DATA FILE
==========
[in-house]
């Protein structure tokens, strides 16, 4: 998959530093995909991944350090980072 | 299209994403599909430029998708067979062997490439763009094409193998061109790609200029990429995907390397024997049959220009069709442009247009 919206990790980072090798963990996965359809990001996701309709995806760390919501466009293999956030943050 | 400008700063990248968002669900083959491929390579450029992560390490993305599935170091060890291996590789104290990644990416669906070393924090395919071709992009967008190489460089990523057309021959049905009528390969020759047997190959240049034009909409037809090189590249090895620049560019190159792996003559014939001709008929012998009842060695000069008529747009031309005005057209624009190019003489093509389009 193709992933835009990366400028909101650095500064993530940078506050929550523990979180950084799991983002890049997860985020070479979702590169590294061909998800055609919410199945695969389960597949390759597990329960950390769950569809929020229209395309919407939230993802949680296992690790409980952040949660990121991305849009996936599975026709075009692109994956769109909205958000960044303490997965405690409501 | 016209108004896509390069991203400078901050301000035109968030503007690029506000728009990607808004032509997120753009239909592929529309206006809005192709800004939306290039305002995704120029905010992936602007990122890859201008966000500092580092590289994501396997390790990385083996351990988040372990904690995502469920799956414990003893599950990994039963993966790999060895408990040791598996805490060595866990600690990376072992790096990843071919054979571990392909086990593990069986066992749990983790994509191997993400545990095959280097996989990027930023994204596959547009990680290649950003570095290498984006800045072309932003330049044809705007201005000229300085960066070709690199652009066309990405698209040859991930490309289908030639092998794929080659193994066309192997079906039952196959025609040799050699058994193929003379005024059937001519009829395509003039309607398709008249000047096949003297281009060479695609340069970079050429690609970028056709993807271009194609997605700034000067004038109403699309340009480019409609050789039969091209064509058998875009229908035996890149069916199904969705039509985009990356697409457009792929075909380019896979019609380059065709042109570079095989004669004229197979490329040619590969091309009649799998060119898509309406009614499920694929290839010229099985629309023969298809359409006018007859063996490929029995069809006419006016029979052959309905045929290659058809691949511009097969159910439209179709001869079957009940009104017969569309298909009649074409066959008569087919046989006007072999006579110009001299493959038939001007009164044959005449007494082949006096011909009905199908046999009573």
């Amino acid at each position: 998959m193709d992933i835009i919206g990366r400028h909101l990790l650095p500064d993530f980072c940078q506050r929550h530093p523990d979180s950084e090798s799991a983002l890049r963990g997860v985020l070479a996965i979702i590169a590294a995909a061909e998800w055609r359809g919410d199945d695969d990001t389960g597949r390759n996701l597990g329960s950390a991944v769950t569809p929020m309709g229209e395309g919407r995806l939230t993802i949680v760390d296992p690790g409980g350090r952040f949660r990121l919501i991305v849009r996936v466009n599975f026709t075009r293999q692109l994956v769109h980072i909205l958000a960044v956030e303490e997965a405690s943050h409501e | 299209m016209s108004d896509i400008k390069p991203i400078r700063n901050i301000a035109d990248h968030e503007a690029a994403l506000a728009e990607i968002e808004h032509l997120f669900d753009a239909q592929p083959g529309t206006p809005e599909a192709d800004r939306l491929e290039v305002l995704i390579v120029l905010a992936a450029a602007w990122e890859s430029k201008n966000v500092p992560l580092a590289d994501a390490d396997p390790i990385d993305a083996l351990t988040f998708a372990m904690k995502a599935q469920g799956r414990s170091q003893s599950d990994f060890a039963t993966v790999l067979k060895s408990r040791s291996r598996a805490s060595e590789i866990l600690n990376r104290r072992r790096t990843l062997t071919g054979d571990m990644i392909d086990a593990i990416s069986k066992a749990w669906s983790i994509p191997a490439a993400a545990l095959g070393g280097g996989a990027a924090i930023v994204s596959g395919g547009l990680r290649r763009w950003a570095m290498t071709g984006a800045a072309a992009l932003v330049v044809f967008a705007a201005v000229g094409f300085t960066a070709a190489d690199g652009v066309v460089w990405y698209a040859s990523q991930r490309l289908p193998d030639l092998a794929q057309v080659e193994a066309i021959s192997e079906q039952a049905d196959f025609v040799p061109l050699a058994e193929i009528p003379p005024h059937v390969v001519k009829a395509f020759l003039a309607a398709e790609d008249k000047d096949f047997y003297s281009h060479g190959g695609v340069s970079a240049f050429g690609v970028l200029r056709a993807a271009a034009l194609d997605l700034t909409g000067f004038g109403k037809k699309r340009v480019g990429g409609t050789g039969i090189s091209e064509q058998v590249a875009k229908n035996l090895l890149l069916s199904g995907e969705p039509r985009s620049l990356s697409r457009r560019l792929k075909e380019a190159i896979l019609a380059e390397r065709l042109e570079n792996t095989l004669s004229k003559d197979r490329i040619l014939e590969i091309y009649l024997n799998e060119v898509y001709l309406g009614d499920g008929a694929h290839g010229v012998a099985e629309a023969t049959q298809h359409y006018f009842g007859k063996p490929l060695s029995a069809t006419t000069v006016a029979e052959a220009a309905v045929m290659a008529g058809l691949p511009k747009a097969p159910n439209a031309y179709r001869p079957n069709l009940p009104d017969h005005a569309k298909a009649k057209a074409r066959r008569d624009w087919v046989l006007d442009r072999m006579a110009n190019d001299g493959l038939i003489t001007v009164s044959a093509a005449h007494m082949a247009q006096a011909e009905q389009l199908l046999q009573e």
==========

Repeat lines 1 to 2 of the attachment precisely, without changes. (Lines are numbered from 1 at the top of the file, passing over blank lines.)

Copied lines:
[in-house]
């Protein structure tokens, strides 16, 4: 998959530093995909991944350090980072 | 299209994403599909430029998708067979062997490439763009094409193998061109790609200029990429995907390397024997049959220009069709442009247009 919206990790980072090798963990996965359809990001996701309709995806760390919501466009293999956030943050 | 400008700063990248968002669900083959491929390579450029992560390490993305599935170091060890291996590789104290990644990416669906070393924090395919071709992009967008190489460089990523057309021959049905009528390969020759047997190959240049034009909409037809090189590249090895620049560019190159792996003559014939001709008929012998009842060695000069008529747009031309005005057209624009190019003489093509389009 193709992933835009990366400028909101650095500064993530940078506050929550523990979180950084799991983002890049997860985020070479979702590169590294061909998800055609919410199945695969389960597949390759597990329960950390769950569809929020229209395309919407939230993802949680296992690790409980952040949660990121991305849009996936599975026709075009692109994956769109909205958000960044303490997965405690409501 | 016209108004896509390069991203400078901050301000035109968030503007690029506000728009990607808004032509997120753009239909592929529309206006809005192709800004939306290039305002995704120029905010992936602007990122890859201008966000500092580092590289994501396997390790990385083996351990988040372990904690995502469920799956414990003893599950990994039963993966790999060895408990040791598996805490060595866990600690990376072992790096990843071919054979571990392909086990593990069986066992749990983790994509191997993400545990095959280097996989990027930023994204596959547009990680290649950003570095290498984006800045072309932003330049044809705007201005000229300085960066070709690199652009066309990405698209040859991930490309289908030639092998794929080659193994066309192997079906039952196959025609040799050699058994193929003379005024059937001519009829395509003039309607398709008249000047096949003297281009060479695609340069970079050429690609970028056709993807271009194609997605700034000067004038109403699309340009480019409609050789039969091209064509058998875009229908035996890149069916199904969705039509985009990356697409457009792929075909380019896979019609380059065709042109570079095989004669004229197979490329040619590969091309009649799998060119898509309406009614499920694929290839010229099985629309023969298809359409006018007859063996490929029995069809006419006016029979052959309905045929290659058809691949511009097969159910439209179709001869079957009940009104017969569309298909009649074409066959008569087919046989006007072999006579110009001299493959038939001007009164044959005449007494082949006096011909009905199908046999009573």